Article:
If you ask comedian, Esther Ku, what it’s like doing stand-up comedy, you can always expect a colorful response from her. “It’s a very masculine thing to go on stage and make the audience laugh,” stated Ku. “I liken it to seducing a woman. A comedy club is like a bedroom – “ it’s an intimate, dark atmosphere where faking is never encouraged.”
If you ask comedian, Esther Ku, what it’s like doing stand-up comedy, you can always expect a colorful response from her.
“It’s a very masculine thing to go on stage and make the audience laugh,” stated Ku. “I liken it to seducing a woman. A comedy club is like a bedroom – “ it’s an intimate, dark atmosphere where faking is never encouraged.”
And, when you watch Esther Ku perform, even if it’s just from her Myspace videos, you know she’s not a faker.
The way she communicates with her audience and her physical presence on stage is intriguing. She subtly creates a comedic atmosphere without having to be physically animated. Seeing the petite 5’4″ Ku on stage, bluntly making jokes about taboo topics in a soft-spoken voice, you can’t help but laugh aloud. However, the funny Ku moments don’t stop there. Whether it is on her personal websites or in interviews, you can always expect the 24-year-old New Yorker to give you a good laugh – “ even about the crudest topics. For Esther, throughout her life, censorship has never prohibited her from expressing herself or being funny in her own way.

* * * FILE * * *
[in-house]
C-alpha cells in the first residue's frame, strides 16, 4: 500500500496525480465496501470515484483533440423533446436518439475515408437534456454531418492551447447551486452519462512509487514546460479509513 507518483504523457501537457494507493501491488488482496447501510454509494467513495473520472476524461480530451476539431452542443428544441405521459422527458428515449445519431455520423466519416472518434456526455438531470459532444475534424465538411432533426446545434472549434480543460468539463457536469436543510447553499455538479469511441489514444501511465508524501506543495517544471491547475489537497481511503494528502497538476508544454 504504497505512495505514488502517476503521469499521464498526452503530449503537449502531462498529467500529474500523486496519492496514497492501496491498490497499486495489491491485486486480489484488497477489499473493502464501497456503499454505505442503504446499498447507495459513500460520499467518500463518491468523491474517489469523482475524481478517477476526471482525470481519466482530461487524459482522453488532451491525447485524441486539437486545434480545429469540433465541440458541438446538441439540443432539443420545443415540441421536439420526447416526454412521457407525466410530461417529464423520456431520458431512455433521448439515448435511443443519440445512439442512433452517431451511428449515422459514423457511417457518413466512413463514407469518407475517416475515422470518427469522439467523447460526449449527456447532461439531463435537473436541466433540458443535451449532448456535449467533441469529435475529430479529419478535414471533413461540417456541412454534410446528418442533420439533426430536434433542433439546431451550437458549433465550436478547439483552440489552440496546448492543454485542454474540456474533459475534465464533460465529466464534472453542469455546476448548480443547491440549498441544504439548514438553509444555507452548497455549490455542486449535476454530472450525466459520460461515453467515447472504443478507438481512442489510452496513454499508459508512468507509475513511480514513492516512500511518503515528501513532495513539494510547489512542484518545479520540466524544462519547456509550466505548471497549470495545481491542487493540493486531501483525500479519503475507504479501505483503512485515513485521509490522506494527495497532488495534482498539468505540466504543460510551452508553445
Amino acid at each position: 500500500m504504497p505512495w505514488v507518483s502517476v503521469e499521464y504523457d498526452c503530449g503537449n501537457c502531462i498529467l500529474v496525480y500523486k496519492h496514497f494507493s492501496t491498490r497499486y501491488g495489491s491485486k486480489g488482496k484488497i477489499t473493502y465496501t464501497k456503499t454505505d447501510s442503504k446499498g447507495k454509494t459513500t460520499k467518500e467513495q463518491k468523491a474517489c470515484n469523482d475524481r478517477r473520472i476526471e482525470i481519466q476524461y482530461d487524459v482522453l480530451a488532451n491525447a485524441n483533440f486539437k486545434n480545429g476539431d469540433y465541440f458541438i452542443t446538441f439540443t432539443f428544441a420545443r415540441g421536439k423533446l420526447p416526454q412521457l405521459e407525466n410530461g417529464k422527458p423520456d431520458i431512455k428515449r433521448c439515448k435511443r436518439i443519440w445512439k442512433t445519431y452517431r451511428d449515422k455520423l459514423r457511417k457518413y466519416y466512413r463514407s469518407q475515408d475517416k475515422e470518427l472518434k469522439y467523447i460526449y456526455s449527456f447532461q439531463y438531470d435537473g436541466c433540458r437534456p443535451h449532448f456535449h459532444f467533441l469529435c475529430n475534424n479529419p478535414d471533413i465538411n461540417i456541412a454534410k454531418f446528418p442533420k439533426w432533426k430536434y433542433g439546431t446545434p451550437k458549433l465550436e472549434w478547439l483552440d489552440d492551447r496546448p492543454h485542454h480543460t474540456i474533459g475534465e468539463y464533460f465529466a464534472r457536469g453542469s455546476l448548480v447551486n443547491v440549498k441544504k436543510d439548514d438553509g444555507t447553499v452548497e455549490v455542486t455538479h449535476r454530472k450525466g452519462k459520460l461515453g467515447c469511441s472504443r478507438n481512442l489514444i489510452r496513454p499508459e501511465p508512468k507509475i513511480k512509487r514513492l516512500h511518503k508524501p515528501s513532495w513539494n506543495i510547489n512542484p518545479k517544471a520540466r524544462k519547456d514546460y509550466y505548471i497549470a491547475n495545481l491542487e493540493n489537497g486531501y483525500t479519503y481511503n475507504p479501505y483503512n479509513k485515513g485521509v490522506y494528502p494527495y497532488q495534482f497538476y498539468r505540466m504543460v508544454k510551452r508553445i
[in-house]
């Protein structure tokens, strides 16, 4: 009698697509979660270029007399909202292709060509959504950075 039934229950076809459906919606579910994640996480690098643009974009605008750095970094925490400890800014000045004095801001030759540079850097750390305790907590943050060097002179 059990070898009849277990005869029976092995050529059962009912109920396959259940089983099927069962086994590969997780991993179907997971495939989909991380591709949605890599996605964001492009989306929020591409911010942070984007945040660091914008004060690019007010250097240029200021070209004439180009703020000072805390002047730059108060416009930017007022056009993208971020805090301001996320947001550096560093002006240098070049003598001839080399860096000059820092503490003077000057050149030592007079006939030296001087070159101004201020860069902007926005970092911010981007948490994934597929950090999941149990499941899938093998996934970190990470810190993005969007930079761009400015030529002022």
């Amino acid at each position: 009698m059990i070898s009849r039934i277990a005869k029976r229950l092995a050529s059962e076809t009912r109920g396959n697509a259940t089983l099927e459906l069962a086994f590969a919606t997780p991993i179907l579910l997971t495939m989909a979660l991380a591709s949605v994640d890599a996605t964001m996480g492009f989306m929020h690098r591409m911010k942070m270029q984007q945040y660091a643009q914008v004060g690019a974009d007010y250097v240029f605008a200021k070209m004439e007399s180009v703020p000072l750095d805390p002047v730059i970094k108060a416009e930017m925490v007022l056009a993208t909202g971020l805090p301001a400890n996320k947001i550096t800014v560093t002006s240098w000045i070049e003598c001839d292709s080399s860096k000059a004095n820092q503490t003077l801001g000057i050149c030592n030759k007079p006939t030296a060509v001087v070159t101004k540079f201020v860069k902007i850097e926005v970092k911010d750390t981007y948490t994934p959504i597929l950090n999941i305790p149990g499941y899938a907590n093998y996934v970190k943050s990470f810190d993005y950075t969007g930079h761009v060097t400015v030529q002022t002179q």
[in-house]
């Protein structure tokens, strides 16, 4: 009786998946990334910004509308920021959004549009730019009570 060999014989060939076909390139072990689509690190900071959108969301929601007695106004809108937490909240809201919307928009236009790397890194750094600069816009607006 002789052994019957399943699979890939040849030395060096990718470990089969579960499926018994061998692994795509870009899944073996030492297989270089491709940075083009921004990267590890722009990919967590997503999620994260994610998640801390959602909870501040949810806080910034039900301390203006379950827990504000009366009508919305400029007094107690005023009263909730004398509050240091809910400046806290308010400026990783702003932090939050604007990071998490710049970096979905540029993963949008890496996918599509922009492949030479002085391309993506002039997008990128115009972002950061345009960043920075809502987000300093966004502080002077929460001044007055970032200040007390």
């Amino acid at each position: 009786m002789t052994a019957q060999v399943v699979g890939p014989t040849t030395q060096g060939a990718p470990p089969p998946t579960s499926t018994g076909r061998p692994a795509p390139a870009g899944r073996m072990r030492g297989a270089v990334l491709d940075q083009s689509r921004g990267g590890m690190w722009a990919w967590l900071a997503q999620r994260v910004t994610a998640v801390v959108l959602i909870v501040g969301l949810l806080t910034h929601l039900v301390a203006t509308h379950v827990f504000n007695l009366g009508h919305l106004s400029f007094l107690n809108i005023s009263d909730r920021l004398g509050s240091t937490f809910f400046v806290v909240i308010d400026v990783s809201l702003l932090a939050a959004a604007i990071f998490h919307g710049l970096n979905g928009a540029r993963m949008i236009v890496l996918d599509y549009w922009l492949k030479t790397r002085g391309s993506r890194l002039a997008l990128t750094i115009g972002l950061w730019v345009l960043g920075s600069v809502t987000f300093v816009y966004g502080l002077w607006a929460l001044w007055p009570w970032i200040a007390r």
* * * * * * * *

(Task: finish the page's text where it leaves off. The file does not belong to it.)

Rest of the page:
Esther Ku, who is of South Korean descent, was born in Chicago, Illinois and grew up with four other siblings. It was at age four, as she mentions on Funnyku.com, that she discovered she could “be both adorable and cute” during a dining outing with her father at Wendy’s. She recalls that when the cleaning lady came to vacuum under their table, Ku lifted her feet onto the seat, even though her feet barely reached over the edge. Since then Esther has always been the center of attention, always having a need to communicate her thoughts.
During high school, Esther recalls always scribbling funny remarks made by her teachers in her notebook and then eventually reprinting all those quotes in her school newspaper, in which she had her own section.
Although a lot of people, mostly the students, enjoyed Esther’s humor, some didn’t. Her section of the school newspaper was eventually censored. However, that didn’t discourage Esther. Immediately, she started her own “underground” school newspaper – “ printing what she wanted to print. But, being censored in high school was only the beginning.